I retired at the end of October after working for nearly 10 years as a funeral celebrant. It’s been one of the happiest periods of my working life – but, for lots of reasons, it felt the right time to stop.
My last professional role was a Christmas Memorial service that I’d committed to back in the summer. They are always very special occasions – a gathering of families served over the last year or two by a particular funeral director. Everyone who comes has lost someone and there is comfort in coming together, comfort in remembering.
There’s singing, a few prayers but the heart of the service is when we read out the names of everyone lost and everyone remembered and light candles for them. At Dan and Sarah’s they are arranged in the shape of a cross. Afterwards, in the late afternoon twilight they seem to shine ever more brightly.
I’m always asked to read something and this year – for my farewell – I chose Auld Lang Syne, saying:
There aren’t many poems or songs where you can safely say that, in a room like this, everyone has heard of and, probably, sung along to as well. But my reading today is one of them – it’s the old Scottish song – Auld Lang Syne – that is sung the world over on New Years’ Eve. I bet every one of us here has sung it, with our hearts full and our hands linked with our friends around us.
Strangely enough it doesn’t seem to matter that most of us don’t really know what the old Scottish words – Auld Lang Syne and all the rest – actually mean. Somehow, with the tune and the words together, we understand that the song is all about love and friendship and the need to remember all the times gone by, all those good times past.
That’s why I’ve chosen it for our service. At this special time of year, when the days have grown short and the evenings longer, we find ourselves thinking about times past – the good times and the friendships; the people we’ve loved. At this time of year the one’s we have lost also feel especially close.
I believe it’s important that we do this – because it’s when we take out a book of photos, share some memories, maybe light a candle or raise a glass to absent friends – or come to services like this one today – well, that’s when our loved ones draw close to us again. For me that is what saying or singing Auld Lang Syne is all about. I’m going to read it now. But before I begin can I ask you – if you wish – to take hold of the hand of the person sitting by you and, as I read the words, think about the times gone by, and all that your loved ones mean to you.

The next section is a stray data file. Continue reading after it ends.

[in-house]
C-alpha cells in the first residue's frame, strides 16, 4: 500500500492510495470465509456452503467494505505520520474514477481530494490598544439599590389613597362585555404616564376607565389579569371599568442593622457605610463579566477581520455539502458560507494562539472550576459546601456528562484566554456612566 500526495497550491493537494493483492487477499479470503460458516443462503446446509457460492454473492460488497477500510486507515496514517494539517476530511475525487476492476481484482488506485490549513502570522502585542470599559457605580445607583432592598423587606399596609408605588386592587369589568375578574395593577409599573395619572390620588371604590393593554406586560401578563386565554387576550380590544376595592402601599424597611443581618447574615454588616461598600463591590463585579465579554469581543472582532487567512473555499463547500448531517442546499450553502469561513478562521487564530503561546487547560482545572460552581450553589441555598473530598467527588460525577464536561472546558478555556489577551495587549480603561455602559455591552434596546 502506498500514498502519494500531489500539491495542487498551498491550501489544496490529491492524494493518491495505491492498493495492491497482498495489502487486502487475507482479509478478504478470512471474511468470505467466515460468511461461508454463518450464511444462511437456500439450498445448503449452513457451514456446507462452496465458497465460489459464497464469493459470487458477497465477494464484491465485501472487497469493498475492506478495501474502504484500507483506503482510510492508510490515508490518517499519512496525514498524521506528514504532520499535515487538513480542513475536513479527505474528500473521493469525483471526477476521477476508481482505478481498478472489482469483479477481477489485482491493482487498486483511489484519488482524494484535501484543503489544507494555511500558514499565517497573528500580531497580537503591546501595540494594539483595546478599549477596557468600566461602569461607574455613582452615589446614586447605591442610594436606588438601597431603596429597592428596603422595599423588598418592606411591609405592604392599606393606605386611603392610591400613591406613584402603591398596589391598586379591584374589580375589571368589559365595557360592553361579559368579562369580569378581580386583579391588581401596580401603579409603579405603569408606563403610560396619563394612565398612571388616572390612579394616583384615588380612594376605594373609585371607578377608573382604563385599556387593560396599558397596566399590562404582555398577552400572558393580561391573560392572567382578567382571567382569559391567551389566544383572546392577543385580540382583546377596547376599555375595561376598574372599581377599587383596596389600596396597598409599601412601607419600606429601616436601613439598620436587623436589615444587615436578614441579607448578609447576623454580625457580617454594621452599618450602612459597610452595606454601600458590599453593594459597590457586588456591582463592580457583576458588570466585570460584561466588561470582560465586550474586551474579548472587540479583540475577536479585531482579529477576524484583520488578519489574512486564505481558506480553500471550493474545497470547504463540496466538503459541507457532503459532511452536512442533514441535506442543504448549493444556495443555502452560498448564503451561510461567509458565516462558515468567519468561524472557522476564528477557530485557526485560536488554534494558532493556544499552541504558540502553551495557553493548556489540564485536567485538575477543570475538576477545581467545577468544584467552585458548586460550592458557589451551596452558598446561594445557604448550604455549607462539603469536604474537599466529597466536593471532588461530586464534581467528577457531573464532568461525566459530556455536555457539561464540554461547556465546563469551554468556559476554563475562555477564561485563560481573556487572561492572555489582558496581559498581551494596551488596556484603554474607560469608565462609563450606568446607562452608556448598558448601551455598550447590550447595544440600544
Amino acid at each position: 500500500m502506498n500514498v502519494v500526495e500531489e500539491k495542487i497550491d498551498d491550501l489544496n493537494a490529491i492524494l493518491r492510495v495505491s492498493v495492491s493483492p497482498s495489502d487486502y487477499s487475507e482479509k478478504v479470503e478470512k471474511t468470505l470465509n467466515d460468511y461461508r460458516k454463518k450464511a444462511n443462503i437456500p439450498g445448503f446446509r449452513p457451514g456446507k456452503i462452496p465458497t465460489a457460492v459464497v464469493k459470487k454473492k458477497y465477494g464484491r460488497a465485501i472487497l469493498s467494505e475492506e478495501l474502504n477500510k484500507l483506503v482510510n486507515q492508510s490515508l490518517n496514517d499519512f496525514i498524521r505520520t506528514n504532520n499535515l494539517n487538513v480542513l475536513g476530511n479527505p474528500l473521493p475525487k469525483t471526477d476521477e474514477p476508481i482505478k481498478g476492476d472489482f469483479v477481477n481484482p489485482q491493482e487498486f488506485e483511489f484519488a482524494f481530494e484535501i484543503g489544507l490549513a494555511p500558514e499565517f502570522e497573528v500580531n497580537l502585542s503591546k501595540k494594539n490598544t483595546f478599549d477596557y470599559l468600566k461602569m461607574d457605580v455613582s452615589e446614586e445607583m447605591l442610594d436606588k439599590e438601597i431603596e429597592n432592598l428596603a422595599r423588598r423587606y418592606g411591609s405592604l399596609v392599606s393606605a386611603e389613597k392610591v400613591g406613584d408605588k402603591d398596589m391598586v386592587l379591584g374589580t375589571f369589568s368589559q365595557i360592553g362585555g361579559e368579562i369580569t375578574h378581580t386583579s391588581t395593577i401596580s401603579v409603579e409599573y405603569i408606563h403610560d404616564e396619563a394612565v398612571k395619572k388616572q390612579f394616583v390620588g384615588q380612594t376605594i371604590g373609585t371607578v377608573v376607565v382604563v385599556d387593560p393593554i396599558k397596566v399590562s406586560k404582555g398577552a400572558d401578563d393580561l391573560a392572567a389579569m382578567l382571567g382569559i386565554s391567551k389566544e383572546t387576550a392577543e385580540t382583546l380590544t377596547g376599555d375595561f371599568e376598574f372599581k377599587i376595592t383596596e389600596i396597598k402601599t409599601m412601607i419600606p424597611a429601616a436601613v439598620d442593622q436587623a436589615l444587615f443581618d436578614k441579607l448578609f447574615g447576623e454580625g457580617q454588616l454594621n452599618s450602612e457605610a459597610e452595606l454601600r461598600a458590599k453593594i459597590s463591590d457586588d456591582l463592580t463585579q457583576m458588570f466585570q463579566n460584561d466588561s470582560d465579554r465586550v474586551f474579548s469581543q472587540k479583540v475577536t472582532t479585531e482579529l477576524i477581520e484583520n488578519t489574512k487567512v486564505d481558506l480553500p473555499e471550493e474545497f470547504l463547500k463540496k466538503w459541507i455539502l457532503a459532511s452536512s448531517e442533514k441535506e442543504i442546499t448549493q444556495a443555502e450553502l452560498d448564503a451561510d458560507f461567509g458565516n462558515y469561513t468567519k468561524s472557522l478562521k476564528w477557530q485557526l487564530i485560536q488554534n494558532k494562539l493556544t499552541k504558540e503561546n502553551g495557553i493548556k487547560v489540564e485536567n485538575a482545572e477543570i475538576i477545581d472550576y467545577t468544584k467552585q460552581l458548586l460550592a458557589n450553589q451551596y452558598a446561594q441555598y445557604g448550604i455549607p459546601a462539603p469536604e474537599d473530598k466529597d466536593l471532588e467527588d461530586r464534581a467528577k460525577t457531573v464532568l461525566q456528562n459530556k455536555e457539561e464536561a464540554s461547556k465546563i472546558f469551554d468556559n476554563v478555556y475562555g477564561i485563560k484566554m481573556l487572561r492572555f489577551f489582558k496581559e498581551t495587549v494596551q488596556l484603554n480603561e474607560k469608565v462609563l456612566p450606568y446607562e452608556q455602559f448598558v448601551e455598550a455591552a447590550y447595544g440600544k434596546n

Should old acquaintance be forgot, and never brought to mind? Should old acquaintance be forgot, and auld lang syne?
For auld lang syne, my dear, for auld lang syne, we’ll take a cup of kindness yet, for auld lang syne.
And surely you’ll buy your pint cup! and surely I’ll buy mine! And we’ll take a cup o’kindness yet, for auld lang syne.
We two have run about the slopes, and picked the daisies fine; But we’ve wandered many a weary foot, since those times gone by.
We two have paddled in the stream, from morning sun till dine; But seas between us broad have roared since those times gone by.
And there’s a hand my trusty friend! And give us a hand o’thine! And we’ll drink a right good-will draught, for auld lang syne.
For auld lang syne, my dear, for auld lang syne, we’ll take a cup of kindness yet, For auld lang syne. Robert Burns
For me, this time of year always carries the memory of – possibly – my favourite hymn. My only beef? Most church organists seem to take it at a canter when, surely, a more measured pace is needed. This version’s not bad though:
I think we have bad habits now, in museums and galleries, or those vast visiting collections that are puffed off at the Royal Academy or the British Museum. It’s partly the crowds of course, and the pressure to keep moving, but it’s also the sheer numbers of paintings or objects. A literary critic once suggested that you shouldn’t try to read more than four poems a week. I suspect you could apply the same rule to paintings. No more than four in a visit – or is that still too many.
Which all goes to say that I found the the Uffizi marvellously tiring, or tiringly marvellous. I grew especially weary of the endless repetition of religious paintings – all those Madonnas, clutching their – often slightly disturbing – babies.
Which made it all the more exciting when we came across this painting by Antonella da Messina – a Madonna for sure, but somehow less removed or antique, more real; more, I thought, like one of us. Her son too, clambered about in a cheerfully unsymbolic way as babies do, and hugged his mum.
I discovered that da Messina was painting in the 1470s – when all around him were bursting into the gorgeous excesses of the heroic renaissance – and wondered why he wasn’t better known. If you google him, his paintings all have that unfussy but very human directness. They are real people with back stories, bad thoughts and an appraising eye.
Look at these three:
And this thoughtful Virgin Mary:
I even like his crucifixion. Well, Jesus is a little staid, but his thieves are wonderfully acrobatic.
We visited March in the Fens yesterday, hoping to see inside the church there. St Wendreda’s is famous for the angels that decorate its medieval timber roof:
The church is kept locked and a leaflet told us to go to a garage nearby and ask for the key – but we found the system discontinued. Two youths, a while before, had taken the keys and robbed the church – so, sadly this photo is only of what we might have seen.
We did see this on the wall of the modern parish hall next door:
Who knows what those slightly anxious cherubs are up to: it could be a choir practice, or the last trump, or something Pol Pot might have recognised…